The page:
· Montreal: Those who don’t want to escape the snow but embrace it might find a vacation in Montreal a welcome diversion. This cultured city offers Old World charm plus modern amenities.

· Puerto Rico: American travelers can vacation in Puerto Rico without needing travel visas or passports. While all of Puerto Rico is a sight to be seen, the capital of San Juan has thriving arts and culture.

· St. Martin: Also known as St. Maarten, this paradise offers two different cultures for the price of one. The island shares French and Dutch territory status. Visitors who like to eat well and party into the morning often find St. Martin an ideal destination.

Gifting plane tickets, hotel reservations or upgraded meal plans can make winter vacations that much more enjoyable.

Set and Stick to Your Holiday Budget

The chance to give gifts and spend time with loved ones makes the holiday season a special time of year. But for many people, the holiday season often leads to overspending.

A 2016 survey from the American Research Group found that American shoppers anticipated spending an average of $930 on gifts that holiday season. Data from T. Rowe Price confirms that parents are spending between $400 and $500 per child each year. In 2015, CPA Canada conducted a random phone survey of 1,004 adult Canadians and found the average adult planned to spend $766 on holiday gifts.

Although these numbers can reflect an overwhelming sense of generosity, many times excessive spending is based on a desire to outdo gifting from the year prior – sometimes at the risk of personal finances. Some people are taking drastic measures to make holidays over-the-top, with some delving into emergency savings while others withdraw prematurely from retirement accounts. Budgeting for the holiday season can help shoppers keep their finances in check.

Determine spending patterns

An examination of receipts and spending habits from previous holiday seasons can help individuals establish budgets for the current year. Make a list of all expenses – even the ones that extend beyond holiday giving. These may include expenses such as gym service fees, homeowner’s insurance, traveling expenses, gift exchanges at work, and more. Extra costs can add up and should be factored into holiday budgets.

Try to recall if your spending last year felt comfortable or if you were paying off credit cards long after the holiday season had ended. If it’s the latter, resolve to make adjustments.

Establish a budget that fits

There is no such thing as a one-size-fits-all budget. Figure out if there is extra money this season or if times are tight. This will help you plan accordingly and avoid overspending. Shifting priorities can help free up some cash. If children are interested in this year’s hot (and likely expensive) gift, cut back on holiday travel or entertaining. Instead of buying gifts for coworkers, buy a drink during a night out.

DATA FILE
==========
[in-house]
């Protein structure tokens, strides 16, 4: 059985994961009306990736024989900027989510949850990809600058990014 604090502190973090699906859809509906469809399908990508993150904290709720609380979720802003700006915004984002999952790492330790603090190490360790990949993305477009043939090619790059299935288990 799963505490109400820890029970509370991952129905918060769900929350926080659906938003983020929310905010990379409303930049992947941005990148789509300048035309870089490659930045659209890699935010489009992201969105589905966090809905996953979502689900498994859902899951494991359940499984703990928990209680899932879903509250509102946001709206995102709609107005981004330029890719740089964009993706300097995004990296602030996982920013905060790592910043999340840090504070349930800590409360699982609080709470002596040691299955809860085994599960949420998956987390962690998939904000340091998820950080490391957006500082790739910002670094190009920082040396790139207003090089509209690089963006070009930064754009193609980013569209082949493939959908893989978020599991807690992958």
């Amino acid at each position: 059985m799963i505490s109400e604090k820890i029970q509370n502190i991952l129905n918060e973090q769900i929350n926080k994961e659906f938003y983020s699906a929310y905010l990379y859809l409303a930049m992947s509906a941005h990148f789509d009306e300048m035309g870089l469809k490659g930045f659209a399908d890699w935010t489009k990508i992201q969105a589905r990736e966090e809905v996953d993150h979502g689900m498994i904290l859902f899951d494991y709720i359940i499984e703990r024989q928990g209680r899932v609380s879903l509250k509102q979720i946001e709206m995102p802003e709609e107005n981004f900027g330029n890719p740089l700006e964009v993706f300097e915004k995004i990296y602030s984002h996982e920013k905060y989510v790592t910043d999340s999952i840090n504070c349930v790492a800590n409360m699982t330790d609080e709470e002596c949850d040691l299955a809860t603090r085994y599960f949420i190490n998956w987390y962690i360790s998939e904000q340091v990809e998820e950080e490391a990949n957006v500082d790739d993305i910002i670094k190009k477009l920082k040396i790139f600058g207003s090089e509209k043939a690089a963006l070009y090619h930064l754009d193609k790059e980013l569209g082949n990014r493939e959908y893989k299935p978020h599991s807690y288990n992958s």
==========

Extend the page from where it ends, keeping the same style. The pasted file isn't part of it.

Use the holidays as an opportunity to sell

Collectibles, gently used toys, video games, action figures – all of these items may be collecting dust at your home, but they might be coveted by other shoppers. Rely on the season for spending to make some extra income that can be cashed in for your own holiday purchases.

Set up an account and track spending

Establish a separate account strictly for holiday spending. This can include a credit card only used for gifts and entertaining or a savings account at a bank or credit union. You won’t know what is going out of your account unless you keep careful tabs on it. Tracking spending is the biggest key to sticking with a budget, according to the financial advice group The Balance.

Holiday budgeting can be challenging. But with some effort, it is possible to avoid debt and still enjoy a happy holiday season.

Gifts for Avid Hunters, Anglers & Outdoorsmen

The U.S. Fish & Wildlife Services’ 2011 National Survey of Fishing, Hunting and Wildlife-Associated Recreation unveiled that more than 90 million United States residents aged 16 or older participated in some sort of wildlife-related activity that year – the most recent year on record. Wildlife recreationists spend nearly $150 billion per year on their activities. With this in mind, those who have hunters, anglers or outdoorsmen on their holiday shopping lists may find that gifts facilitating these specific pursuits can be the ideal fit this holiday season.

Rather than scouring the mall for hours, a visit to the nearest sports outfitter can yield a bevy of appropriate gift ideas. For some inspiration, consider these gifts for the outdoor enthusiast.